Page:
Artists’ coworking space, gallery, and concert room nears opening in downtown Port Huron

Though she may be widely known throughout the region as the entrepreneur responsible for escape room and entertainment company The Hallway Entertainment, it was photography that Carol Hall studied in school.

She had to work to put herself through college, she says, and paying for her own photography studio was simply not an option.

It’s her latest project, Foundry, where her passion for entrepreneurs, artists, and the Blue Water Area converge.

“When I was a broke college kid, I couldn’t afford my own studio. And in the winter months, Michigan is not a good option for shooting portraits outside,” Hall says.

“Thinking back to 20-year-old Carol, she would’ve loved something like this, where you don’t need a lot of money to build your own full studio.”

Foundry is a sort of coworking space for artists, makers, and creatives, a place where the arts are accessible and vision more easily realized.

Located in the old Studio 1219 building in downtown Port Huron, Foundry is poised to become the new home for St. Clair County creatives. Work has been underway since late winter to transform the space into a hive of creativity, a series of rooms with each dedicated to a different creative pursuit.

Like a coworking space typical of the entrepreneur community, Foundry will be available to rent hourly, by the day, or by the month, with different levels of membership guaranteeing various benefits, including access to event space, retail space, personal storage space, and more.

There is a painting studio, pottery studio, multimedia studio for photo- and video-editing, and podcasting studio. Each is outfitted with much of the equipment necessary for the tasks at hand, including easels, pottery wheel and kiln access, lighting equipment, microphones, and more.

“The thought for these rooms is to bring artists and creative people together so they can be inspired by each other,” Hall says.

The idea for Foundry came about in January or February of this year, though variations had been percolating for years prior.

Hall’s original intent was to merge the art and entertainment worlds together, bringing some of her Hallway Entertainment escape rooms to the space. But the COVID-19 pandemic squashed that idea, forcing her to shift gears. The two will remain separate for the foreseeable future.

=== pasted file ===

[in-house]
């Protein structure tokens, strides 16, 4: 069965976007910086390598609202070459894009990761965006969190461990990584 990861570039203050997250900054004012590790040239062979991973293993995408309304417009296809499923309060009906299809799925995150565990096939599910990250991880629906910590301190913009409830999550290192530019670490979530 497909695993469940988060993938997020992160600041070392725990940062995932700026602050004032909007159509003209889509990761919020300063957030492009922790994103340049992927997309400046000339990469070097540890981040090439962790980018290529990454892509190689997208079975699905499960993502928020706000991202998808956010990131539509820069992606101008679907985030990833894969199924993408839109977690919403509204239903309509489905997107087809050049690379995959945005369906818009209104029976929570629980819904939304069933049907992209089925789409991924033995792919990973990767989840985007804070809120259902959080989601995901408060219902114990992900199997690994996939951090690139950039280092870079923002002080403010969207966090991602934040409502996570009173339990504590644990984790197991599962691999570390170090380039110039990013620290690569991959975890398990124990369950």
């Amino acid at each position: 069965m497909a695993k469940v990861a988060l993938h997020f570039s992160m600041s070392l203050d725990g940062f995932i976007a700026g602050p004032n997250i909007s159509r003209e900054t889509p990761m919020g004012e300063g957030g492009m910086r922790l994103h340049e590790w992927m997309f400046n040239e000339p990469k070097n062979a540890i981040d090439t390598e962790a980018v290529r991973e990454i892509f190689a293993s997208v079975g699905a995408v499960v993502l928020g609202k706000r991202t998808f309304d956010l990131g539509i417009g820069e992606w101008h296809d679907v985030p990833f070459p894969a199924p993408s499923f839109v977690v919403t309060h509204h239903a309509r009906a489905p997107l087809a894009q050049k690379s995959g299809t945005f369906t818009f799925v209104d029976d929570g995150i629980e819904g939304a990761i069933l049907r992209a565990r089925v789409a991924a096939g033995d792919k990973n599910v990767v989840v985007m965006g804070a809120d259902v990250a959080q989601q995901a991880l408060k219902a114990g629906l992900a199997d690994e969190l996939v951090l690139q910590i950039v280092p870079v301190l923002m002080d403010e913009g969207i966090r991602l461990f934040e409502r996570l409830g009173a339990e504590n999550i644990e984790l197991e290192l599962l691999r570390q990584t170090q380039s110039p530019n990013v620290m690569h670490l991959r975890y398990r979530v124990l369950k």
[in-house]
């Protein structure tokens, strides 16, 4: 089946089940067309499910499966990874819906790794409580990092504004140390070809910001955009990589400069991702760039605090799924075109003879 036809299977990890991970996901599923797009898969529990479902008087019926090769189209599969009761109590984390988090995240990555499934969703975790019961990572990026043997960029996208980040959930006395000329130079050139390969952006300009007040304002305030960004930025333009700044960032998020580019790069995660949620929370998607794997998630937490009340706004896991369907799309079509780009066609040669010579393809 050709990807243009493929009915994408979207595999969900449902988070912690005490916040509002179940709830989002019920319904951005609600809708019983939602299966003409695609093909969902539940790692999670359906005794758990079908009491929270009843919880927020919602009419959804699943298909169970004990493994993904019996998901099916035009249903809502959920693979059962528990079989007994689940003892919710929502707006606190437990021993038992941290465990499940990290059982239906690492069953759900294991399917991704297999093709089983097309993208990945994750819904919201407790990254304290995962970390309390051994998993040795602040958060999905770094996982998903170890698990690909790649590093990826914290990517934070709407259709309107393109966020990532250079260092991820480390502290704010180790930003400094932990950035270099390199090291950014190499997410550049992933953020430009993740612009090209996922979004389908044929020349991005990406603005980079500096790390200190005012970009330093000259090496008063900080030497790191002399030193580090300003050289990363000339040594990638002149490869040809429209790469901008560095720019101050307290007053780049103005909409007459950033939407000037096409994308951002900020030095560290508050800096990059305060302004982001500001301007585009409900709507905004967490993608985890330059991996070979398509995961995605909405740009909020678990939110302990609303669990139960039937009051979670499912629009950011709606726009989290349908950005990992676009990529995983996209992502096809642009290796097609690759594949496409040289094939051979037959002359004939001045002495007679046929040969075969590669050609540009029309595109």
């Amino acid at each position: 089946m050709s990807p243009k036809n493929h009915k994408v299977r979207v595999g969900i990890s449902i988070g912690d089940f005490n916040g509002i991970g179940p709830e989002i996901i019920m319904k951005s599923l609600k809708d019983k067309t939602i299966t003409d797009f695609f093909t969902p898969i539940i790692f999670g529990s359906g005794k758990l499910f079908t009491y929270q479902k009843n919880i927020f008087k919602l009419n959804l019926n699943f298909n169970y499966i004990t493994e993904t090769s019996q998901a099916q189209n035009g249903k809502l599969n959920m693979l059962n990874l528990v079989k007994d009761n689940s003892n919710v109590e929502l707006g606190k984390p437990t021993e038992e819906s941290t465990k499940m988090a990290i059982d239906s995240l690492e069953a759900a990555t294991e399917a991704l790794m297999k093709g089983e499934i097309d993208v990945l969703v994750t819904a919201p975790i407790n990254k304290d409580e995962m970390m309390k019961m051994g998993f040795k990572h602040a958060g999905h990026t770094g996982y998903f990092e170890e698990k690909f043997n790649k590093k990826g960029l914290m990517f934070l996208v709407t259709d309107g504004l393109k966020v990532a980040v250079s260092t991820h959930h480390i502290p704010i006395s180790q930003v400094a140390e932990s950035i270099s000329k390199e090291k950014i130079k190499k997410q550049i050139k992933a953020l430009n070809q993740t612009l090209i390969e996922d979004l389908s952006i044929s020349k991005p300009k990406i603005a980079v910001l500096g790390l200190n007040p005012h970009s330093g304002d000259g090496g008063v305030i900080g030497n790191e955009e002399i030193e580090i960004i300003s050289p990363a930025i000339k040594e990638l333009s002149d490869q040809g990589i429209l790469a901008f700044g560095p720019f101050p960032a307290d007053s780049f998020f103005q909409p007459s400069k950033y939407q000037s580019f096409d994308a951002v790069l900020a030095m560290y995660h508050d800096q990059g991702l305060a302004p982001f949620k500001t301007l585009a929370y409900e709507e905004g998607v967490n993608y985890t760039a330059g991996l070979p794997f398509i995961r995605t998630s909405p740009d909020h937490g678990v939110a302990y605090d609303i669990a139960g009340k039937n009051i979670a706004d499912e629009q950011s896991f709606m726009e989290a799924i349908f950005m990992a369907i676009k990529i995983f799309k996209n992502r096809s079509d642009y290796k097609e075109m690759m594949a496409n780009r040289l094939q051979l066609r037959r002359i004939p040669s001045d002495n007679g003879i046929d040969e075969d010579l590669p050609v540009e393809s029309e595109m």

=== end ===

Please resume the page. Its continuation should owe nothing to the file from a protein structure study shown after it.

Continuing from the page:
Hall has gathered much of her inspiration from her neighbors The Roost and The Hatch, two coworking spaces located just a few steps from Foundry. Although Hall has her own building for Hallway Entertainment, she says that she is also a member of Port Huron’s coworking community.

Her own entrepreneurial pursuits have thrived because of co-working, she says. Coworking has enabled networking opportunities that otherwise would have been lost had she stayed sequestered in her own building.

“The people I’ve met co-working have helped me get to where I am. I’ve met marketing geniuses and tech wizards,” Hall says.

“Being able to meet people at co-working spaces has been extremely beneficial. That’s the idea at Foundry, to take that and apply it to artists.

“Maybe someone in pottery will run into a photographer that works upstairs and they can trade money or skills to benefit each other. That is the dream. The day that happens, I’ll be so excited.”

That’s another purpose of Foundry, to help tenants not only grow as artists but as entrepreneurs, too. Hall hints at future programming with partners like Blue Water Startups & Entrepreneurs to help artists earn money from their works. Their proximity to the entrepreneurs at The Roost and The Hatch doesn’t hurt, either.

Foundry won’t be an insular space closed off to the outside world. Space for retail and a gallery will regularly invite the public inside. A stage is currently being built upstairs to complete a listening room for live music.

Hall is currently putting together the finishing touches on an event that will introduce Foundry to the public on Saturday, Nov. 14.  The ticketed event will include live music performances from local artists and interactive raku pottery stations where guests can customize their own pottery bowls. On-site tours will be offered with refreshments planned.

The event is open to the public and tickets are available online.

As for Foundry itself, the expected opening date is Friday, Nov. 20. Artists can begin registering for their own spaces on Sunday, Nov. 1.

Until then, Hall and her team will continue renovating the space and getting it ready for its future tenants. And all the while continuing to run The Hallway Entertainment, too.

“There’s no greater feeling than opening here. I have two small kids here. I grew up here. You know, everyone hates on their hometowns. I moved back here after college and I found that I love this area. We’re lucky to live here,” Hall says.

“I want to make Port Huron a place where my kids will want to stay, to make it a place that is awesome and fun and where kids will want to stay as adults one day.”
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